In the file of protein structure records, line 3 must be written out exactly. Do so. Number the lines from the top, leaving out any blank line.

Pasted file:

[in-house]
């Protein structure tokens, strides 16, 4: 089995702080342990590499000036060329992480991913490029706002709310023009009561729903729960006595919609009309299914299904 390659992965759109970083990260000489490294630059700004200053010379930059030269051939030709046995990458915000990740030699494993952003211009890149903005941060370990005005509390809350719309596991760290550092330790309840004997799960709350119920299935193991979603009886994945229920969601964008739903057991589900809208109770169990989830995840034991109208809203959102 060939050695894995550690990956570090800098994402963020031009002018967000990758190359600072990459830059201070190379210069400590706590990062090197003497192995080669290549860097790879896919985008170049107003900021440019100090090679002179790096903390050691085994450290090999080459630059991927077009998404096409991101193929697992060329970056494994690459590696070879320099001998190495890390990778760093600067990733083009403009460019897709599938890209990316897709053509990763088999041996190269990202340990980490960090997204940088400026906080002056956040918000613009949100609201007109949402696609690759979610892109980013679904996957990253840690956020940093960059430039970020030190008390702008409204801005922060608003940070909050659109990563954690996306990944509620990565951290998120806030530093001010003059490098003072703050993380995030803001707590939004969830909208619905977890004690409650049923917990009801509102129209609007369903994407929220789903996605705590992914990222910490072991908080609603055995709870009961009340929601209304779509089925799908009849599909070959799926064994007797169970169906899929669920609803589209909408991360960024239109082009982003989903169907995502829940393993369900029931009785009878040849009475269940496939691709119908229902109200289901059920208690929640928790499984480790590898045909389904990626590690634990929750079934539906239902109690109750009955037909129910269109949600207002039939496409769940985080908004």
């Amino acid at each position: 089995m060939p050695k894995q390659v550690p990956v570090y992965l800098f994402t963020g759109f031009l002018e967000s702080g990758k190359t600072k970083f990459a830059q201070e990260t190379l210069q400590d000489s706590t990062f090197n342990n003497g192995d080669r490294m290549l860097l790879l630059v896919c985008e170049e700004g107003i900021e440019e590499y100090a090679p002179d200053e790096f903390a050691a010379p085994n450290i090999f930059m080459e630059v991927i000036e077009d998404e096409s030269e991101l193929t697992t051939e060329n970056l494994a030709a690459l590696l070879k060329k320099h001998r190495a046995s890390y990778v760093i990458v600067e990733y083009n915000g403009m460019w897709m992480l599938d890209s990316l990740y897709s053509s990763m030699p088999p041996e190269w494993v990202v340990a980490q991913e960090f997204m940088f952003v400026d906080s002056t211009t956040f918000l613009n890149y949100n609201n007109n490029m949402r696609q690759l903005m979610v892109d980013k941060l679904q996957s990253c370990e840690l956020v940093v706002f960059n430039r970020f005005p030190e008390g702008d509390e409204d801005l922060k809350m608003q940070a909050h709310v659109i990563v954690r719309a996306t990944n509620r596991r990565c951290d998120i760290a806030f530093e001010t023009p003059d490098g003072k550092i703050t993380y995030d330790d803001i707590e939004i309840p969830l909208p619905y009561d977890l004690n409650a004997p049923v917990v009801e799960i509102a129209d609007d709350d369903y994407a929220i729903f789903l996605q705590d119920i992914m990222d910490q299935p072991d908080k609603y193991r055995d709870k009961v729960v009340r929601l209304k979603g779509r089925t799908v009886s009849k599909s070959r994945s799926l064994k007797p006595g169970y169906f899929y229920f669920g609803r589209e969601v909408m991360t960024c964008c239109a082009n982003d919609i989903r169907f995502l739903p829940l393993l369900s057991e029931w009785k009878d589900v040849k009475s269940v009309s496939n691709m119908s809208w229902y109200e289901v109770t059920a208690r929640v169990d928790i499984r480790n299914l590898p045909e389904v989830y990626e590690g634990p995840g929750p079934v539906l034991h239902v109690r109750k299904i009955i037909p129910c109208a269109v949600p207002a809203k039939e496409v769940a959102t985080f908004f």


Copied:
């Amino acid at each position: 089995m060939p050695k894995q390659v550690p990956v570090y992965l800098f994402t963020g759109f031009l002018e967000s702080g990758k190359t600072k970083f990459a830059q201070e990260t190379l210069q400590d000489s706590t990062f090197n342990n003497g192995d080669r490294m290549l860097l790879l630059v896919c985008e170049e700004g107003i900021e440019e590499y100090a090679p002179d200053e790096f903390a050691a010379p085994n450290i090999f930059m080459e630059v991927i000036e077009d998404e096409s030269e991101l193929t697992t051939e060329n970056l494994a030709a690459l590696l070879k060329k320099h001998r190495a046995s890390y990778v760093i990458v600067e990733y083009n915000g403009m460019w897709m992480l599938d890209s990316l990740y897709s053509s990763m030699p088999p041996e190269w494993v990202v340990a980490q991913e960090f997204m940088f952003v400026d906080s002056t211009t956040f918000l613009n890149y949100n609201n007109n490029m949402r696609q690759l903005m979610v892109d980013k941060l679904q996957s990253c370990e840690l956020v940093v706002f960059n430039r970020f005005p030190e008390g702008d509390e409204d801005l922060k809350m608003q940070a909050h709310v659109i990563v954690r719309a996306t990944n509620r596991r990565c951290d998120i760290a806030f530093e001010t023009p003059d490098g003072k550092i703050t993380y995030d330790d803001i707590e939004i309840p969830l909208p619905y009561d977890l004690n409650a004997p049923v917990v009801e799960i509102a129209d609007d709350d369903y994407a929220i729903f789903l996605q705590d119920i992914m990222d910490q299935p072991d908080k609603y193991r055995d709870k009961v729960v009340r929601l209304k979603g779509r089925t799908v009886s009849k599909s070959r994945s799926l064994k007797p006595g169970y169906f899929y229920f669920g609803r589209e969601v909408m991360t960024c964008c239109a082009n982003d919609i989903r169907f995502l739903p829940l393993l369900s057991e029931w009785k009878d589900v040849k009475s269940v009309s496939n691709m119908s809208w229902y109200e289901v109770t059920a208690r929640v169990d928790i499984r480790n299914l590898p045909e389904v989830y990626e590690g634990p995840g929750p079934v539906l034991h239902v109690r109750k299904i009955i037909p129910c109208a269109v949600p207002a809203k039939e496409v769940a959102t985080f908004f």